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In his six-year career in the NHL, Carolina Hurricanes center Eric Staal has never been considered as "available." The captain helped lead the Hurricanes to their first Stanley Cup in franchise history in his rookie season with an impressive 100-point season.
Since then, Staal has averaged more than 70-points a season and has been one of the top players in the league.
However, this season, the Hurricanes have struggled, possibly leading to a transitional year.
Earlier this season, the Canes fired head coach Paul Maurice and more moves were predicted, including possibly trading Staal, as well as the other untouchable player on the roster, goaltender Cam Ward (via The Hockey News)
Moving either Staal or Ward would be a clear indicator that the Hurricanes are looking to make a youth movement with players like Jeff Skinner and Jamie McBain. Trying to trade Staal could be difficult—he is currently signed to a seven-year, $57.75 million contract with the fourth highest annual cap hit in the NHL at $8.25 million a season.
Staal's contract also includes a no-trade clause that began back in July of 2010. It could prevent possible trade partners from acquiring the 27-year-old.
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Since becoming a franchise in 2000, the Columbus Blue Jackets have had little success, only making it to the playoffs one time.
Each time the Jackets have found themselves in the bottom of the standings, several players have been discussed in trade rumors.
However, no Jacket has been talked about more each year than captain Rick Nash.
Nash has continually found himself in the trade rumors. He would most likely bring back the most return of any player in Columbus' lineup.
This season has been different, however. The Jackets are considering having a fire sale after what seemed like a promising year has turned into yet another unimpressive season. It was reported this week that Nash is not happy about the direction that the Jackets are going and even said that he would be open to a trade out of Columbus (via Sports Net).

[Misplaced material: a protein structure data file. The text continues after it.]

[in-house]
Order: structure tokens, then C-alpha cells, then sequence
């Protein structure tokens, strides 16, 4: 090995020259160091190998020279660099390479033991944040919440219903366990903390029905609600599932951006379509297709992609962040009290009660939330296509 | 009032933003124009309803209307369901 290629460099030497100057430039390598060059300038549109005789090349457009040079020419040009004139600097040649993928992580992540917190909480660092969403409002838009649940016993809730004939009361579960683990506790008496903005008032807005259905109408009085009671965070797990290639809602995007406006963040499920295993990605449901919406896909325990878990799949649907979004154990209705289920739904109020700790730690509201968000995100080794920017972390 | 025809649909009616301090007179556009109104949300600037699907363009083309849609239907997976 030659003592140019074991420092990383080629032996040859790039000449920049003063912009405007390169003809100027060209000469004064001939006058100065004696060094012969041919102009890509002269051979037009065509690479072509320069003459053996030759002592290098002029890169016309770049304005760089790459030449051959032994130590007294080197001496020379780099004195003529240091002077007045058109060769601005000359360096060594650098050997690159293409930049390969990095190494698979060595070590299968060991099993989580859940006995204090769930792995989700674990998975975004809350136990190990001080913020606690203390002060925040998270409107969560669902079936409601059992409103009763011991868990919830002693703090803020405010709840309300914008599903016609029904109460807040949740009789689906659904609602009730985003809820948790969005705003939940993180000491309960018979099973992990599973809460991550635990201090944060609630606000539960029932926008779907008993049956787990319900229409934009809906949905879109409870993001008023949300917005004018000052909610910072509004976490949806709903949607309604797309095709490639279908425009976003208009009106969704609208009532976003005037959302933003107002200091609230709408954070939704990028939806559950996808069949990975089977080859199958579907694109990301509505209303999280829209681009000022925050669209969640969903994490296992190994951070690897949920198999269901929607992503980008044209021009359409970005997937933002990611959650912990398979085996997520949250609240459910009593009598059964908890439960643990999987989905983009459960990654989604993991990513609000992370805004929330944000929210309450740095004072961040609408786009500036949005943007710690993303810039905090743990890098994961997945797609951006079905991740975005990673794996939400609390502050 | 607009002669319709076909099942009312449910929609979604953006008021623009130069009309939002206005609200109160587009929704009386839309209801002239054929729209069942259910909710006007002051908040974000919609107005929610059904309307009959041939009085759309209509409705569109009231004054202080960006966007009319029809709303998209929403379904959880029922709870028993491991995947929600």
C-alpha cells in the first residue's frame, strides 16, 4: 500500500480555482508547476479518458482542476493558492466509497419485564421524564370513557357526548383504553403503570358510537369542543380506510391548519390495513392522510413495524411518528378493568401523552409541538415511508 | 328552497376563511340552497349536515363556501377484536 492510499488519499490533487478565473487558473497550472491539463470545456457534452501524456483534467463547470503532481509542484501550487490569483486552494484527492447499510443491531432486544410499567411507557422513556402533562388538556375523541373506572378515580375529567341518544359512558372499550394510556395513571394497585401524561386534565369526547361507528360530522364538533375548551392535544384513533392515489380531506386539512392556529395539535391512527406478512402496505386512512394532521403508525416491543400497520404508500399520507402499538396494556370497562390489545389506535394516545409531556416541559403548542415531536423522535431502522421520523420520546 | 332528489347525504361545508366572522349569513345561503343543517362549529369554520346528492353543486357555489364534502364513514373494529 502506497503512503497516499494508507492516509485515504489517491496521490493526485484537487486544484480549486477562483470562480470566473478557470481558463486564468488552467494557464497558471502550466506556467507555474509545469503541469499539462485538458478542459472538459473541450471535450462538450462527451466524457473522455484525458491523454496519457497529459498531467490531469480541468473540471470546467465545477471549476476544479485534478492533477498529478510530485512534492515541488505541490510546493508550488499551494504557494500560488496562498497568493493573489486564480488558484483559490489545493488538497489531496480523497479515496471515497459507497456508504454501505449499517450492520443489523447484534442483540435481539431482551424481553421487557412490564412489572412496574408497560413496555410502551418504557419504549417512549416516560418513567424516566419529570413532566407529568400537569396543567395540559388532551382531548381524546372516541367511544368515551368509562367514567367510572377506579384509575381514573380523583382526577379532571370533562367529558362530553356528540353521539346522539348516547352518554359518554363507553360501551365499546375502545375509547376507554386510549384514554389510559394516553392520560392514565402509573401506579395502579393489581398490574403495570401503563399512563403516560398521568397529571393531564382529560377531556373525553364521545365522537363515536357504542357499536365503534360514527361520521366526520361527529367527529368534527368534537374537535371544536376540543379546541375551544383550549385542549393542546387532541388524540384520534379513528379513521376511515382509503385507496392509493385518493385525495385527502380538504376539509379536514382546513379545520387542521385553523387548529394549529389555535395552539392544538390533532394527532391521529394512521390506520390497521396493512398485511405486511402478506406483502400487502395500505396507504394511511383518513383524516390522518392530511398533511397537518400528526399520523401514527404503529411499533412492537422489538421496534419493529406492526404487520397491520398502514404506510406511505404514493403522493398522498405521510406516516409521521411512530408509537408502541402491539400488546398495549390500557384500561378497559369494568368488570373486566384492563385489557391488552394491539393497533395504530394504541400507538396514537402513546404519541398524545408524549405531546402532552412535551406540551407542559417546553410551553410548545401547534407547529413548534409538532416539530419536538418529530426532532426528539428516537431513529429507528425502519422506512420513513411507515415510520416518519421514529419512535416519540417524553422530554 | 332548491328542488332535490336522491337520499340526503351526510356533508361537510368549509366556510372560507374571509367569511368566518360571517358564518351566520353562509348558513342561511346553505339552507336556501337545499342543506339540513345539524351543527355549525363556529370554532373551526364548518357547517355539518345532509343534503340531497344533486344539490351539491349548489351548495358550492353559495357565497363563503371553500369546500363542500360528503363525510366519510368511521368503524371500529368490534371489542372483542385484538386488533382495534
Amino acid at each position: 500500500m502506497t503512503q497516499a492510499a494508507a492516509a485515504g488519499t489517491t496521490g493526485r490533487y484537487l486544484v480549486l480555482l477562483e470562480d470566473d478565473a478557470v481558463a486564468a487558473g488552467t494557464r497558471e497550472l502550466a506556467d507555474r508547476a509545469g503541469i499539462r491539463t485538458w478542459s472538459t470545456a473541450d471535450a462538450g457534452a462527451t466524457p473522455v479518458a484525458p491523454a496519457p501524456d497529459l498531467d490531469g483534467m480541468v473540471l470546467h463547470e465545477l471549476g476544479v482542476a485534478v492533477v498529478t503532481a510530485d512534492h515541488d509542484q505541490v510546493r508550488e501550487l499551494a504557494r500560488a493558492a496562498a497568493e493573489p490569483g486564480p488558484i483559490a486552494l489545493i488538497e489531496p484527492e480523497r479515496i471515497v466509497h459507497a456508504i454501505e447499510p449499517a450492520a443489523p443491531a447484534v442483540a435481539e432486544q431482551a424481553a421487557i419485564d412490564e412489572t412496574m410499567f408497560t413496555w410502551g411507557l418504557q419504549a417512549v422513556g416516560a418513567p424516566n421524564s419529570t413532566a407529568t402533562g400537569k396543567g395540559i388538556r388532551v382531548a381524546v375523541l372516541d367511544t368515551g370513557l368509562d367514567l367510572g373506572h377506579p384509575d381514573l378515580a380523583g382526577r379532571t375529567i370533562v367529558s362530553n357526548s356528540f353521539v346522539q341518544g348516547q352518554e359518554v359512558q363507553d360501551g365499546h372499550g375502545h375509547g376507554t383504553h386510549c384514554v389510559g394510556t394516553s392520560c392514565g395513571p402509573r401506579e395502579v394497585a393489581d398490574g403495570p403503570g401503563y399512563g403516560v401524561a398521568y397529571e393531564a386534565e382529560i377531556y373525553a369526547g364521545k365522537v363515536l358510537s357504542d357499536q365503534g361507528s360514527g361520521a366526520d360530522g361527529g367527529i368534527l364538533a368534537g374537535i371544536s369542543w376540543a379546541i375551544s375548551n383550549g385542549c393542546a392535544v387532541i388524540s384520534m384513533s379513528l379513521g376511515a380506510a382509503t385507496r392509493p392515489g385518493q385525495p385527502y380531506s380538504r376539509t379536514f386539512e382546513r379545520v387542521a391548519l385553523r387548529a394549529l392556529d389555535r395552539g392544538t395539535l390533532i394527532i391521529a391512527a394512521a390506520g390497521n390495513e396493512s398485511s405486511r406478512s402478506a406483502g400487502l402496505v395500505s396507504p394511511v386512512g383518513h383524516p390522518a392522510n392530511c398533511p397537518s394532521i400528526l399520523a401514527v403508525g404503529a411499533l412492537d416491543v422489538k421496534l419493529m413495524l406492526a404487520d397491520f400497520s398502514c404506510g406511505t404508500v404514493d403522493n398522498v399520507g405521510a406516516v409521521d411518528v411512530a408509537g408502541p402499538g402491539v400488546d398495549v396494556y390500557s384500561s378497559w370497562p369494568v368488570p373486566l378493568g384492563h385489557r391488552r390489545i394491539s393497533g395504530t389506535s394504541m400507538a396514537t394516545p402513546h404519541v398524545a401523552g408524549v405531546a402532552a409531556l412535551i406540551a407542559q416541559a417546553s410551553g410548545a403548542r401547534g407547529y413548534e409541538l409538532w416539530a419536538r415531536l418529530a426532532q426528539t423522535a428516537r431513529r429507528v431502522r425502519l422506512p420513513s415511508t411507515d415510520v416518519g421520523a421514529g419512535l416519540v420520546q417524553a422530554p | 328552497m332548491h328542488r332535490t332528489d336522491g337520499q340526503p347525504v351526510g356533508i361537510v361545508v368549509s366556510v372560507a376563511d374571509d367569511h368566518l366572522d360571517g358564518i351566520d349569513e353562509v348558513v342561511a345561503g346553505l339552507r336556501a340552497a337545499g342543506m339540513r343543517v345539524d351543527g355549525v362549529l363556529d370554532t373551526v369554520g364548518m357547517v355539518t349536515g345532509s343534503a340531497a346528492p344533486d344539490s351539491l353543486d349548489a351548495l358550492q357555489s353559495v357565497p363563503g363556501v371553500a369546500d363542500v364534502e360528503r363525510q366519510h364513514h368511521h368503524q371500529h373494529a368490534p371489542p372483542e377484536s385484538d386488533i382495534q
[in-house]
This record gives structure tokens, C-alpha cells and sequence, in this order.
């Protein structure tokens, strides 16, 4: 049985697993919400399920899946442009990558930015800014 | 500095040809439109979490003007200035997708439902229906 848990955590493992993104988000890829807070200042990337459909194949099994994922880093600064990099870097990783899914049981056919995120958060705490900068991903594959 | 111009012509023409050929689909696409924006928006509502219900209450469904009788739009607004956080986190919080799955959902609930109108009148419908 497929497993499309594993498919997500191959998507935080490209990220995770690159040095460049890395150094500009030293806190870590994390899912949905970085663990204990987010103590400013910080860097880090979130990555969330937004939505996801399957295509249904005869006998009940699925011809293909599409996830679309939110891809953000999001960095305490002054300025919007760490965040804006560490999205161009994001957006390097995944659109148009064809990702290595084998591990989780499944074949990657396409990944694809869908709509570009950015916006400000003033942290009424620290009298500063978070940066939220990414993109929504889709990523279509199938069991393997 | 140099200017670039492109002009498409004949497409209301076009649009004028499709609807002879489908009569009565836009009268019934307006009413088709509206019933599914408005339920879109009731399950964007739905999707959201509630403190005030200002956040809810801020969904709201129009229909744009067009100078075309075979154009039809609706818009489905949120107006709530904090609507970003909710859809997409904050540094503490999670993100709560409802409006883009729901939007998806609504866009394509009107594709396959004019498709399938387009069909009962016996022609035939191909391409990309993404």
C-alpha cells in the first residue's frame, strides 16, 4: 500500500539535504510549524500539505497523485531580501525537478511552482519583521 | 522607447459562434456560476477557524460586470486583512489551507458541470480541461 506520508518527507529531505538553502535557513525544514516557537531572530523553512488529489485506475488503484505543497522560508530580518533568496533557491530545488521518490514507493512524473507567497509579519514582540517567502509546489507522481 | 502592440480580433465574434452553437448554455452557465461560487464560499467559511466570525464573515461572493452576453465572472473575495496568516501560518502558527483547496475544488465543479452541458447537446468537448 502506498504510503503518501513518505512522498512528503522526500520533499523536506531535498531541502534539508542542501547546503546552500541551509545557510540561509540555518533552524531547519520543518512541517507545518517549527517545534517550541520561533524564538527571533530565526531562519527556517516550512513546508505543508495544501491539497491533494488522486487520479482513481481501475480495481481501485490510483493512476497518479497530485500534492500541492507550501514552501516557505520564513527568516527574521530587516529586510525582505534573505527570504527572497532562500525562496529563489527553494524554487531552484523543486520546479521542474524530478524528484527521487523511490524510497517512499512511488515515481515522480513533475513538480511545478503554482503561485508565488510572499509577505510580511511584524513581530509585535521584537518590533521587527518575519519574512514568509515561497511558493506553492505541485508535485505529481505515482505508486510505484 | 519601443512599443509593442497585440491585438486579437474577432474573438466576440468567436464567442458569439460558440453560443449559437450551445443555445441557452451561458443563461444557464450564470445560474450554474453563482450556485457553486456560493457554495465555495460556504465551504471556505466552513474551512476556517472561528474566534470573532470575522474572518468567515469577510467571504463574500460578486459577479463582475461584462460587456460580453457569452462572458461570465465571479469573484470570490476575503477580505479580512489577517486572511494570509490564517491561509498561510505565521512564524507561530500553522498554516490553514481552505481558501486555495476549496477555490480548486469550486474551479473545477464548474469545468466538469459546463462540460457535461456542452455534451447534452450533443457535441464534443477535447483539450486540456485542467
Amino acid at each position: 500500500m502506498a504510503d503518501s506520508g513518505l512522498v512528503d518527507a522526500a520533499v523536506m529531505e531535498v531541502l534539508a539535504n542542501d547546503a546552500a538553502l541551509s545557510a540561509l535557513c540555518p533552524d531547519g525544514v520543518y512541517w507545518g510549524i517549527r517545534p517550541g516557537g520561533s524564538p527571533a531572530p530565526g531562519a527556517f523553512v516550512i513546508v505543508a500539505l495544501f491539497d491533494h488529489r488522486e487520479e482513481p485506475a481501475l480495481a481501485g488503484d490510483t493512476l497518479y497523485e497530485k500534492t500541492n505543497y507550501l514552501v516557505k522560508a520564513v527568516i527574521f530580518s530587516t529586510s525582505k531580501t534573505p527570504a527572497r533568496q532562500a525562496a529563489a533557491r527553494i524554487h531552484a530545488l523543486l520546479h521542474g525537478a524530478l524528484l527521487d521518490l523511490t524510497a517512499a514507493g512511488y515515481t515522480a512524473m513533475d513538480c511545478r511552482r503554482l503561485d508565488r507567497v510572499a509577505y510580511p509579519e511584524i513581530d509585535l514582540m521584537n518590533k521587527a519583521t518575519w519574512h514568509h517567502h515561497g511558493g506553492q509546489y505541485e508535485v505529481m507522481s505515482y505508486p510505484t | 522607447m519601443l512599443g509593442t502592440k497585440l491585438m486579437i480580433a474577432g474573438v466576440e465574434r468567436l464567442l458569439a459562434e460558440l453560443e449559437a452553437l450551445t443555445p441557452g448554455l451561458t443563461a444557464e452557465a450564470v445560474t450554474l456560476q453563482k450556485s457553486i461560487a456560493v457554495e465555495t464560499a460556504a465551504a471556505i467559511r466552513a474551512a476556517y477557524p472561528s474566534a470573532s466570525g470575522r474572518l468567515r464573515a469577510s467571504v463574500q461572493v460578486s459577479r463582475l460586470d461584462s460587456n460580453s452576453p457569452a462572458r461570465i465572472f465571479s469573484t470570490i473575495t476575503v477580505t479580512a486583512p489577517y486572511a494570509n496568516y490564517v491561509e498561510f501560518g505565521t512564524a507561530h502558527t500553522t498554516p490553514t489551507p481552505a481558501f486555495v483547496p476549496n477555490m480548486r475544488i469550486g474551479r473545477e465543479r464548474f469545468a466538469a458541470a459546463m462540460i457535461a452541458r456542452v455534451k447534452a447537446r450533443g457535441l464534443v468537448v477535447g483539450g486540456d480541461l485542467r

Nash's annual cap hit of $7.8 million will be an obstacle for any team looking to acquire the 27-year-old All-Star, but that is not the only obstacle a team would have to hurdle. Nash's contract also includes a no-movement clause until the 2014-2015 season. Nash may be willing to waive his no trade clause, but he has stated that he will not request a trade.
If the Jackets don't have plans of trading Nash and he will not request one, then Nash may be in Columbus for a little bit longer.
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Calgary Flames captain Jarome Iginla has been one of the most talked about players in trade rumors for the past few seasons.
The Flames have not made the playoffs since 2009, and it seems like rumors of Iginla being traded to a cup contender have been flowing ever since. The 34-year-old has been with the Flames since he was signed during the 1996 Stanley Cup playoffs after finishing his season with the Kamloop Blazers of the Western Hockey League.
Iginla has had a tremendous 16-year career, playing in over 1,000 games, recording more than 1,000 points and scoring his 500th goal this past January.
However, with all of his success, Iginla has yet to capture a Stanley Cup, which is why many people believe he will be traded to a contender so that he could finally be able to put that on his resume.
When Iginla signed a five-year contract extension in 2009, worth $35 million, it came with a no-movement clause, allowing the Edmonton native to veto any trade. As much as a team may want to pursue Iginla, he could stop them in their tracks.
Iginla has denied rumors in the past and this season has not been any different, According to the Calgary Herald, Iginla plans on staying with the Flames for at least the remainder of the season because he believes that the Flames could in fact make the playoffs this season.